ray movie. It is used to diagnose or treat patients by
displaying the movement of a body part or of an
instrument or dye (contrast agent) through the body.
During a fluoroscopy procedure, an x-ray beam is
passed through the body. The image is transmitted to a
monitor so that the body part and its motion can be
seen in detail.
TIGHT CLOTHING AT THE WAIST
- Fatty and fried foods
- Caffeinated beverages such as coffee
- Spicy foods
- Citrus foods
Hiatal Hernia –LES displacement into the thorax with delayed esophageal clearance.
-Monitor for sign and symptoms – classic
sign: Dyspepsia especially after eating.
chronic cough from irritation, hypersalivation, eructation, flatulence, , atypical chest pain,
NANDA Nursing Diagnosis
A fowler or semi-fowler position is beneficial in reducing the amount of regurgitation as well as in preventing the encroachment of the stomach upward through the opening of the diaphragm.
4. Encourage client to stop eating three hours before bedtime.
5. Teach about commonly prescribed medications ( H2 antagonist, antacids).
avoid large meals
remain upright after eating
avoid eating before going to bed.
Lose weight if applicable.
Elevate the head of the bed with blocks.
Use of pillow is not recommended as this
rounds the back, bringing the stomach
contents up closer to the chest.
administer 1-3 hours after eating and at HS.
Should be separated with other meds at
least 1 hour.
(Ranitidine). Reduce the secretion of acid.
Helicobacter Pylori (H. Pylori).
Risk Factors in the Development of PUD:
NURSING PLANS and INTERVENTIONS
- Antacids (Maalox): Need to take several times a day.
Administer after meals
Assess Hx of renal disease for Mg
products. Electrolyte adjustment can
result in renal insufficiency and
- H2 receptor Antagonist – Cigarette smoking can
interferes with drug action.
leats 1 hour prior to meals.
Antacids interfere with absorption.
Do not crush or chew
IV Pantoprazole to be given over 3 min period.
Inhibit absorption of other drug
Resume oral therapy as soon as feasible.
- Gastric resection
- NSAIDS e.g. Ibuprofen
- Corticosteroid in high dosage
- Reserpine (antihypertensive)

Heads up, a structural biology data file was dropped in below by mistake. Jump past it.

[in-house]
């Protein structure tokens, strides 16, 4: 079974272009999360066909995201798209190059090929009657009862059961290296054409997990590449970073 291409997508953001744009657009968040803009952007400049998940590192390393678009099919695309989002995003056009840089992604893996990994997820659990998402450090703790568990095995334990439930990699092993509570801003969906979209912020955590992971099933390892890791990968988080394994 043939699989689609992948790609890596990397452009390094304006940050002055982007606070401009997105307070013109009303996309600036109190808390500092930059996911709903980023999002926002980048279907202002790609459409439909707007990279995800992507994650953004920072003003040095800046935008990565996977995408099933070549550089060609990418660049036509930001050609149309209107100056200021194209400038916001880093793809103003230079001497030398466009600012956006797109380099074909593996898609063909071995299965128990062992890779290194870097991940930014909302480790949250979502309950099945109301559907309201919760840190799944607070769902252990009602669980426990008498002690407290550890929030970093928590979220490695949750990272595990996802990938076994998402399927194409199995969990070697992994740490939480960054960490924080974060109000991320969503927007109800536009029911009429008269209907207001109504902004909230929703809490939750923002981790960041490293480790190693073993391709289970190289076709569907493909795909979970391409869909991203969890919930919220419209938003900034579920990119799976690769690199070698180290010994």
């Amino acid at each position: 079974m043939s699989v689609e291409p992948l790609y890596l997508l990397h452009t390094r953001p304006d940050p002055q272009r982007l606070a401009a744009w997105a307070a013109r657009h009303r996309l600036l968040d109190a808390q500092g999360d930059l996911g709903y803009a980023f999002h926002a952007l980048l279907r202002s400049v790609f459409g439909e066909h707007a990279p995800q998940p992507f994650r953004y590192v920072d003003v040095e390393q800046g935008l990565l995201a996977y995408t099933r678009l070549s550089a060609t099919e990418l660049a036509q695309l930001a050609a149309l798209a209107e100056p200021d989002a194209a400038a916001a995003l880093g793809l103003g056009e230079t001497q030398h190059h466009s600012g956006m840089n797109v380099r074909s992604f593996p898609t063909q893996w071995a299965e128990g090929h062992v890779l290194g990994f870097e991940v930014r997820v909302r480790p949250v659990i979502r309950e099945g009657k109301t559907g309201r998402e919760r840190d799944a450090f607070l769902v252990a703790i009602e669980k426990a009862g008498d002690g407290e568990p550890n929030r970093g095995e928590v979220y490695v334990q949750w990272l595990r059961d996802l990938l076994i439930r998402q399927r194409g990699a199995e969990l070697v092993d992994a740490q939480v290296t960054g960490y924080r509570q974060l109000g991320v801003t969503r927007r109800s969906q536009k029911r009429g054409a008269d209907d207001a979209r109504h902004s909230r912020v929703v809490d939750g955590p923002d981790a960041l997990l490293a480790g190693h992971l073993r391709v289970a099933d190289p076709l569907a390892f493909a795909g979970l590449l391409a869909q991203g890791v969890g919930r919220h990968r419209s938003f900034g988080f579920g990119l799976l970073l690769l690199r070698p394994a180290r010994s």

- Cessation of smoking and stress management.
- Dark tarry stools
- coffee ground emesis
- bright red rectal bleeding
- Severe abdominal pain ( report immediately) could denote perforation.
- Viral infection
- Bacterial infection (Salmonella)
- Food-borne illness (such as shellfish) can be the
Virus e.g. Norovirus, Rotavirus
Bacteria e.g Staphylococci, E. Coli, Shigella, Salmonella, Campylobacter. Clostridium Difficile.
Parasite – Giardia (Giardiasis)
Common symptoms may include:
More serious symptoms:
- Frequent use of Laxatives
- Advance age
- Inadequate fluid intake
- Inadequate fiber intake
- Immobilization due to injury
- A sedentary lifestyle
- Viral Gastroenteritis
- Overuse of laxatives/laxative abuse
- Use of certain antibiotics
- Inflammatory bowel disease (Cronh’s disease – subacute, chronic inflammation extending throughout the entire intestinal mucosa (Terminal Ileum).
Certain food like red meat, raw vegetable and medication (aspirin, NSAIDS) can cause false positive. Bleeding can be a sign of CANCER (others include anal fissures, hemorrhoids, inflammatory bowel disease, malignant tumor, peptic ulcer) which can be contributing factor to constipation.
An early sign of COLON cancer is rectal bleeding. Encourage client 50 years of age and older and those with increased risk factor to be screen with FOBT yearly and Routine Colonoscopy at 50.
Dark tarry stools ( Peptic Ulcer due to mixture
of gastric acid and the blood) Macroscopic
Bright –red (constipation, bleeding from
anal fissure or sigmoid area).
Abdominal mass or bruit
Decreased BP, rapid pulse, cool ext. (s/s of
- Abdominal bloating
- Abdominal cramping
- Straining at defecation
- s/s of dehydration
- Frequent loose stools
- Abdominal cramping
- Fecal Impaction
- Development of hemorrhoids and/or rectal fissure
- Bradycardia, hypotension, and syncope associated
with the Valsalva Maneuver (bearing down)
stimulation of Vagus Nerve..
- Monitor constipation carefully and take measures